Calling the wrong med in and calling in RX for themselves isn't just a problem with unlicensed people. Nurses calls the wrong meds in, and call in RX for themselves or others also! I have worked with an excellent MA, and I would trust her, before I would trust some nurses I have worked with!

    I feel RXs should be faxed with the MD's signature., and there should be some kind of control system, as to what has been faxed to the pharmacy, so things like this don't happen.

    http://www.drl.state.wi.us/Regulatio...rd/nur1197.htm


    The single most reason I have seen for nursing being disciplined by the board is for drugs.

    Yes I do understand the problem, but let's not blame it all on unlicensed personnel calling in those RXs. I think there sholuld be more accountability for everyone in dealing with RXs . Just being the devils advocate here
  7. by   featherzRN
    At my clinic, the MA's call in 99% of the Rx's. They also will call and inform the patient of things the MD's want them to know ("Call Pt, he has anemia"), etc. This is in California. I'm under the impression that in this state MA's are allowed to do whatever the MD lets them do.

    RN's do all the screening of pt messages, lab results and walk-ins, however.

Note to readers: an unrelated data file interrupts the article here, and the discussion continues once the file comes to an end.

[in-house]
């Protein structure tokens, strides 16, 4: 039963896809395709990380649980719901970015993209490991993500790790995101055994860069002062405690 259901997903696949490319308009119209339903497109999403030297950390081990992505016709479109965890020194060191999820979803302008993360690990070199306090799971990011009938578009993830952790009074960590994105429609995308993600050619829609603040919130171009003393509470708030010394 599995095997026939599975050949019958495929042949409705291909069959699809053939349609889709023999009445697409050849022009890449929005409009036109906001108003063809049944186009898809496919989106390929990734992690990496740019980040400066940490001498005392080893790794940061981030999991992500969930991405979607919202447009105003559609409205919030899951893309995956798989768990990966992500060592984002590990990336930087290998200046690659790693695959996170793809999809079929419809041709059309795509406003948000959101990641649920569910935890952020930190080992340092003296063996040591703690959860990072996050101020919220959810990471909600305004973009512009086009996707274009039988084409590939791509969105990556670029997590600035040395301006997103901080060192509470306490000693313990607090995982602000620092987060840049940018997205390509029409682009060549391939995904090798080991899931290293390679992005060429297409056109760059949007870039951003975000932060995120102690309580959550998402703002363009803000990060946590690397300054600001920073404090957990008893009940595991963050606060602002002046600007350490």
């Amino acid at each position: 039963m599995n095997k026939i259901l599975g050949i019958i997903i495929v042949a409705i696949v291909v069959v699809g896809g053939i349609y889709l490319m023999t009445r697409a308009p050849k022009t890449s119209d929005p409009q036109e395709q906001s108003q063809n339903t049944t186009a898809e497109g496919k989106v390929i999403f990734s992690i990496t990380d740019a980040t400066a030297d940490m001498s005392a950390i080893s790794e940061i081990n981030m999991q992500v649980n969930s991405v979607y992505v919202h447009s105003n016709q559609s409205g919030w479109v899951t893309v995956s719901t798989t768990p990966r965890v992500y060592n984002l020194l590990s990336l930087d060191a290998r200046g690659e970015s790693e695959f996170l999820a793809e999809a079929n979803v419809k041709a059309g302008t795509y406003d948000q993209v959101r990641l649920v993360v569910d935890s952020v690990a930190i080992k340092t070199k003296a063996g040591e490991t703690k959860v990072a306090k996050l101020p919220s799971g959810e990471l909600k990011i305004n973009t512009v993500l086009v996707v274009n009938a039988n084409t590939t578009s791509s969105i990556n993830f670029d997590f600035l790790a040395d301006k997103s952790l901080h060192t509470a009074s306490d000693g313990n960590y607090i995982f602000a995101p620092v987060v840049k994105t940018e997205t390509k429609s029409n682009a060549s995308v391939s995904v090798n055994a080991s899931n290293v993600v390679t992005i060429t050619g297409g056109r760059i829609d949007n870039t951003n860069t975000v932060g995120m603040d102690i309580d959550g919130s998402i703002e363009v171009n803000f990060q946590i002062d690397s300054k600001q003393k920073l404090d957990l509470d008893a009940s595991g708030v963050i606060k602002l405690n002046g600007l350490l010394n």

8. by   CarVsTree
    Would be better to fax in rx's. Oh wait a minute... Doctors write rx's and its hard enough to read them live A fax would be 10X worse.
  9. by   Marie_LPN, RN
    (i think a fax might make it more legible LMAO)

    When i lived in WV i worked in a home setting semi-independent living house where three ladies with mental disabilities lived. We were able to call their prescritions in no matter what the drug was.
  10. by   Brownms46
    Doctors whose handwriting in illegible are responsible for many inaccurate RX being filled. Maybe this should be the norm, instead of the exception, and would make things a lot safer, and easier for everyone concerned. It would also help to decrease the number of fraudulent RX...hopefully.
    http://www.ecrm-epps.com/Expose/V6_10/5.pdf

    Or at least something like it. I think the price would come down, as it became more widely used. Many hospitals no longer allow an MD to even write orders on a chart. They must enter them into the computer. Especially military, and VA hospitals have been doing this for a number of years.